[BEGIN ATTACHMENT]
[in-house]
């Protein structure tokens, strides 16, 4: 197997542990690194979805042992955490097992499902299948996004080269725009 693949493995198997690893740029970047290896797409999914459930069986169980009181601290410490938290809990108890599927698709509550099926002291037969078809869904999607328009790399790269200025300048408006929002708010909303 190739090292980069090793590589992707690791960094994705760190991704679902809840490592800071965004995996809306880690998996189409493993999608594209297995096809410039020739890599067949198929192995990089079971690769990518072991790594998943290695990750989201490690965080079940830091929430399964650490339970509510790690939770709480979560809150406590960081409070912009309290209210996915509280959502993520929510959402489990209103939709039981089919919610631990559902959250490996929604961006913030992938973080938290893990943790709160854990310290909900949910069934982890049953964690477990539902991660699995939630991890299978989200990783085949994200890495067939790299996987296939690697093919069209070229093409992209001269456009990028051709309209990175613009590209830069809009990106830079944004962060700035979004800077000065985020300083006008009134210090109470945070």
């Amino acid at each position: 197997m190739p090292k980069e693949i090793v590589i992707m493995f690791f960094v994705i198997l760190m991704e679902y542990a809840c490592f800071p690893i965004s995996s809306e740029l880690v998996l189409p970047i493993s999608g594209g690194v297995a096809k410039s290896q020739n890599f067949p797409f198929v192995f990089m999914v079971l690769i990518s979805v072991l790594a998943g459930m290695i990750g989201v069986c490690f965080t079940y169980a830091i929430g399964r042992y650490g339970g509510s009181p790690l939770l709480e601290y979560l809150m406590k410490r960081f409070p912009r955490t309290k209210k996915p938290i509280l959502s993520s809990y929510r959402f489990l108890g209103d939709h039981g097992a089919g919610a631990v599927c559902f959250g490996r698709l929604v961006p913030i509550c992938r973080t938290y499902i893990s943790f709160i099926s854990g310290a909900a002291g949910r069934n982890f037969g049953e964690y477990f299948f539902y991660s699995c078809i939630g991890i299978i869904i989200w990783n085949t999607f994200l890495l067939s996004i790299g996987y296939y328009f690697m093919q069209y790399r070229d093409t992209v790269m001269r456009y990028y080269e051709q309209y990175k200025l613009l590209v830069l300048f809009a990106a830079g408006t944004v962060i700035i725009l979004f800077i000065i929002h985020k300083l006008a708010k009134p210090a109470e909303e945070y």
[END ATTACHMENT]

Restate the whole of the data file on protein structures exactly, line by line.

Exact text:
[in-house]
């Protein structure tokens, strides 16, 4: 197997542990690194979805042992955490097992499902299948996004080269725009 693949493995198997690893740029970047290896797409999914459930069986169980009181601290410490938290809990108890599927698709509550099926002291037969078809869904999607328009790399790269200025300048408006929002708010909303 190739090292980069090793590589992707690791960094994705760190991704679902809840490592800071965004995996809306880690998996189409493993999608594209297995096809410039020739890599067949198929192995990089079971690769990518072991790594998943290695990750989201490690965080079940830091929430399964650490339970509510790690939770709480979560809150406590960081409070912009309290209210996915509280959502993520929510959402489990209103939709039981089919919610631990559902959250490996929604961006913030992938973080938290893990943790709160854990310290909900949910069934982890049953964690477990539902991660699995939630991890299978989200990783085949994200890495067939790299996987296939690697093919069209070229093409992209001269456009990028051709309209990175613009590209830069809009990106830079944004962060700035979004800077000065985020300083006008009134210090109470945070």
């Amino acid at each position: 197997m190739p090292k980069e693949i090793v590589i992707m493995f690791f960094v994705i198997l760190m991704e679902y542990a809840c490592f800071p690893i965004s995996s809306e740029l880690v998996l189409p970047i493993s999608g594209g690194v297995a096809k410039s290896q020739n890599f067949p797409f198929v192995f990089m999914v079971l690769i990518s979805v072991l790594a998943g459930m290695i990750g989201v069986c490690f965080t079940y169980a830091i929430g399964r042992y650490g339970g509510s009181p790690l939770l709480e601290y979560l809150m406590k410490r960081f409070p912009r955490t309290k209210k996915p938290i509280l959502s993520s809990y929510r959402f489990l108890g209103d939709h039981g097992a089919g919610a631990v599927c559902f959250g490996r698709l929604v961006p913030i509550c992938r973080t938290y499902i893990s943790f709160i099926s854990g310290a909900a002291g949910r069934n982890f037969g049953e964690y477990f299948f539902y991660s699995c078809i939630g991890i299978i869904i989200w990783n085949t999607f994200l890495l067939s996004i790299g996987y296939y328009f690697m093919q069209y790399r070229d093409t992209v790269m001269r456009y990028y080269e051709q309209y990175k200025l613009l590209v830069l300048f809009a990106a830079g408006t944004v962060i700035i725009l979004f800077i000065i929002h985020k300083l006008a708010k009134p210090a109470e909303e945070y």